Self-healing material a breakthrough for bio-inspired robotics

May 21, 2018, Carnegie Mellon University Mechanical Engineering
A digital clock continues to keep time as damaged circuits instantaneously heal themselves, rerouting electrical signals without interruption. Credit: Nature Materials

Many natural organisms have the ability to repair themselves. Now, manufactured machines will be able to mimic this property. In findings published this week in Nature Materials, researchers at Carnegie Mellon University have created a self-healing material that spontaneously repairs itself under extreme mechanical damage.

This soft-matter composite material is composed of liquid metal droplets suspended in a soft elastomer. When damaged, the droplets rupture to form new connections with neighboring droplets and reroute electrical signals without interruption. Circuits produced with conductive traces of this material remain fully and continuously operational when severed, punctured, or had material removed.

Applications for its use include bio-inspired robotics, human-machine interaction, and wearable computing. Because the material also exhibits that does not change when stretched, it is ideal for use in power and data transmission.

"Other research in soft electronics has resulted in that are elastic and deformable, but still vulnerable to the mechanical damage that causes electrical failure," said Carmel Majidi, an associate professor of mechanical engineering. "The unprecedented level of functionality of our can enable soft-matter electronics and machines to exhibit the extraordinary resilience of soft biological tissue and organisms."

A robotic quadruped functions despite damage, demonstrating the spontaneous, self-healing property of a new material developed at Carnegie Mellon University’s Integrated Soft Materials Laboratory. Credit: Nature Materials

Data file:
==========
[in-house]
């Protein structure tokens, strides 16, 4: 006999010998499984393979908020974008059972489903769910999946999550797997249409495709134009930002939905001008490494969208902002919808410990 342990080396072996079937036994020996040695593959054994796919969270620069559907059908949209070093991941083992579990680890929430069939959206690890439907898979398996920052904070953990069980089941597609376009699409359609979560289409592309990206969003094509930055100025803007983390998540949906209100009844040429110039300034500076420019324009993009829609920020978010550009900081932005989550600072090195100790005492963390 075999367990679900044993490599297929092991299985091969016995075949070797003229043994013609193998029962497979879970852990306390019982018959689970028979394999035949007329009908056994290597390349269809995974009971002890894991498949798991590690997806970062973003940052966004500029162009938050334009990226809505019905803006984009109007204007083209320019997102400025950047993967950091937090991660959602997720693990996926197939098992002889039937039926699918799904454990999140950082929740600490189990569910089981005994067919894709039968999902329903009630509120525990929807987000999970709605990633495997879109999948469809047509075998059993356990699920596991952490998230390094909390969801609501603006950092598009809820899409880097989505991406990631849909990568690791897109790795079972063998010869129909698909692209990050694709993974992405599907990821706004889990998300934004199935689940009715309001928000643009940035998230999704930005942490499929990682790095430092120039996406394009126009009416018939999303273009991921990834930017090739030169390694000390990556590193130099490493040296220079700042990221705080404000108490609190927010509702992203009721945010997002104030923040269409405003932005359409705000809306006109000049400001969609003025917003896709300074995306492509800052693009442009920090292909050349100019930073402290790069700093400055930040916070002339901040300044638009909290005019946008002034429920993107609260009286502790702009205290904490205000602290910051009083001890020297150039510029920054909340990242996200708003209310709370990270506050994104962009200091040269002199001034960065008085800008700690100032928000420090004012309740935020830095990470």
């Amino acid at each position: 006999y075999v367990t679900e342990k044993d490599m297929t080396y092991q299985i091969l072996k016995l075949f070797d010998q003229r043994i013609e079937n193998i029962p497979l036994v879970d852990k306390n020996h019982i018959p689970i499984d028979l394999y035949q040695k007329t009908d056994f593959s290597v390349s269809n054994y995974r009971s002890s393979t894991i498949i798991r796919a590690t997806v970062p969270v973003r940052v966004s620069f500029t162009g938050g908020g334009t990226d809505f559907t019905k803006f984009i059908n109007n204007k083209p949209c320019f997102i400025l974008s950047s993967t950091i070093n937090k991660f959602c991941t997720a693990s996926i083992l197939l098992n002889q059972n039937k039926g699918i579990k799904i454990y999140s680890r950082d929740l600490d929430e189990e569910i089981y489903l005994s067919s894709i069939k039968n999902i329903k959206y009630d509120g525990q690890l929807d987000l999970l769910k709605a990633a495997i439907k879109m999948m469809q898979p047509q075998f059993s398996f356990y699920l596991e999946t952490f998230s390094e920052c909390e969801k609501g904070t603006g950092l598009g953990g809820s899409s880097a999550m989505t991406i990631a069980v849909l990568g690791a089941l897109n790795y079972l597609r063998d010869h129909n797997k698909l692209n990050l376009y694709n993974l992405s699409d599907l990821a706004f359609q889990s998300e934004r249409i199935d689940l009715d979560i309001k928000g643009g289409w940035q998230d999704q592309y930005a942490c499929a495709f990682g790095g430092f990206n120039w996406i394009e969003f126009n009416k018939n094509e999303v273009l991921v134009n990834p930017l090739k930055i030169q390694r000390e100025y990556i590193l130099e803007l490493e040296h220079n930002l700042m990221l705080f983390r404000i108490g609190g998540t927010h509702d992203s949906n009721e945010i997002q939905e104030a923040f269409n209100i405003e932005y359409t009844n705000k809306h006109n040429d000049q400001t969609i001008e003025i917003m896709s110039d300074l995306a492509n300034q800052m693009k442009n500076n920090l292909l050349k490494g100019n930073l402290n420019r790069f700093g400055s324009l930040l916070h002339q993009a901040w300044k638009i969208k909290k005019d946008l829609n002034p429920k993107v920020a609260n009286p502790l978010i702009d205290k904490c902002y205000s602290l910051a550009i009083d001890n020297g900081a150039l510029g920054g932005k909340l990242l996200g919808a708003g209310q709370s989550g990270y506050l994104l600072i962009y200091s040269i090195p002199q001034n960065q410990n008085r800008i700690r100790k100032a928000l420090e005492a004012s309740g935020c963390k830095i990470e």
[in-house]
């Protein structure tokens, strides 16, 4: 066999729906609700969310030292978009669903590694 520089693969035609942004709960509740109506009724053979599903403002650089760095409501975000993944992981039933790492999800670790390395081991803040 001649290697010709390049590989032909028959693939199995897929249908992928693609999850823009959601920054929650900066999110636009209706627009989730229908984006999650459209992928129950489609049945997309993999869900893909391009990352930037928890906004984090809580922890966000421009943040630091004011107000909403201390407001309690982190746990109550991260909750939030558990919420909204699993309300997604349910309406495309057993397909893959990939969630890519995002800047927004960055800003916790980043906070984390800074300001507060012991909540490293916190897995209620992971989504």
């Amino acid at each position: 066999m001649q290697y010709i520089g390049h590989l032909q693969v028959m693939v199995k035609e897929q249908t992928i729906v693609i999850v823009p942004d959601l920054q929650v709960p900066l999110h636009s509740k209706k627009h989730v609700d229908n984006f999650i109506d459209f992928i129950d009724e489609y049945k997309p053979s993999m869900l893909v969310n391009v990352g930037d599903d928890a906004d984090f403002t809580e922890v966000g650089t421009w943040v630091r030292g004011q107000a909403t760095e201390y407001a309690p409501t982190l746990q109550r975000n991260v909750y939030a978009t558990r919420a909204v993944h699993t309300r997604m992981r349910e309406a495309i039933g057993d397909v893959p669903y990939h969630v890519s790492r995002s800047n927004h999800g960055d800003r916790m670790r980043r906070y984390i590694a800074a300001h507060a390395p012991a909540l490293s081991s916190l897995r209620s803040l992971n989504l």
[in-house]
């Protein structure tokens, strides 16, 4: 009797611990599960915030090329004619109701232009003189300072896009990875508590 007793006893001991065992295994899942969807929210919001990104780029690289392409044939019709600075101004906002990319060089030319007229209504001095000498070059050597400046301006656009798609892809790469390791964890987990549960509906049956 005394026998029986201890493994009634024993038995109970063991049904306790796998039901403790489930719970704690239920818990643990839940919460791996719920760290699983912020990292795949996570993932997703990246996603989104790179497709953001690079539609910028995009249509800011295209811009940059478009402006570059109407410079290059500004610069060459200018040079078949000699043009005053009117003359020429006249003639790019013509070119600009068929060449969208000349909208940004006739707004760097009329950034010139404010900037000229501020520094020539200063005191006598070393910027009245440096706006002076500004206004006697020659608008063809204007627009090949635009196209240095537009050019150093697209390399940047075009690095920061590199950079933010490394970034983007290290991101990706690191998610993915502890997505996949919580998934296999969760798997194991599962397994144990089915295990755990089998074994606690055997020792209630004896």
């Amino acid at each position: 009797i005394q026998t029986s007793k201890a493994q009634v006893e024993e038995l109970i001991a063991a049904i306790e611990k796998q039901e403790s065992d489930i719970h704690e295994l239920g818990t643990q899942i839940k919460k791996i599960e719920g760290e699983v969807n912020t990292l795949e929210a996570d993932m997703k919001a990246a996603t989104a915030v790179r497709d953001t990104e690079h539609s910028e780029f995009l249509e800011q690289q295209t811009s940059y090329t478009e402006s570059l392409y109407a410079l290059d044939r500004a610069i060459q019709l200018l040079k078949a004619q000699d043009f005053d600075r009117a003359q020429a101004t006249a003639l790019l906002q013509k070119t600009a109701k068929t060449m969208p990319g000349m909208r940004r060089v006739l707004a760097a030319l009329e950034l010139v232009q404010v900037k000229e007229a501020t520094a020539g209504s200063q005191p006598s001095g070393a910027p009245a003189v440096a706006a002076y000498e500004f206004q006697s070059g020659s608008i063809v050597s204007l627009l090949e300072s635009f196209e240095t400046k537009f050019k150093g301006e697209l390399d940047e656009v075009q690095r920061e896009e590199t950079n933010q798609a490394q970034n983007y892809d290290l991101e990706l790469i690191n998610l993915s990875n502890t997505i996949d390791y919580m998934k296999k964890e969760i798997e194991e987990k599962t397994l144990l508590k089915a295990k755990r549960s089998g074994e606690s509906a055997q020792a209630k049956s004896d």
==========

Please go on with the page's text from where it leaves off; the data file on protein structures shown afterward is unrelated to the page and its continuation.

Majidi, who directs the Integrated Soft Materials Laboratory, is a pioneer in developing new classes of materials in the field of soft matter engineering.

"If we want to build machines that are more compatible with the human body and the natural environment, we have to start with new types of materials," he said.

Majidi holds a courtesy appointment in the Robotics Institute. Other authors include Eric Markvicka and Xiaonan Huang of Carnegie Mellon University, and Michael D. Bartlett of Iowa State University.

Explore further: Invisible, stretchable circuits to shape next-gen tech

More information: "An autonomously electrically self-healing liquid metal–elastomer composite for robust soft-matter robotics and electronics" Nature Materials, DOI: 10.1038/s41563-018-0084-7

Related Stories

Invisible, stretchable circuits to shape next-gen tech

February 12, 2018

Electrically conductive films that are optically transparent have a central role in a wide range of electronics applications, from touch screens and video displays to photovoltaics. These conductors function as invisible ...

Fluidic transistor ushers the age of liquid computers

November 3, 2017

Transistors, those tiny electrical switches that process signals and data, are the brain power behind every electronic device – from laptops and smartphones to your digital thermostat. As they continue to shrink in size, ...

Recommended for you

Gut bacteria provide key to making universal blood

August 21, 2018

In January, raging storms caused medical emergencies along the U.S. East Coast, prompting the Red Cross to issue an urgent call for blood donations. The nation's blood supply was especially in need of O-type blood that can ...

Progress toward plugging an antibiotic pump

August 20, 2018

Each year in the U.S., at least 23,000 people die from infections caused by antibiotic resistant bacteria, according to the Centers for Disease Control and Prevention.

0 comments

Please sign in to add a comment. Registration is free, and takes less than a minute. Read more

Click here to reset your password.
Sign in to get notified via email when new comments are made.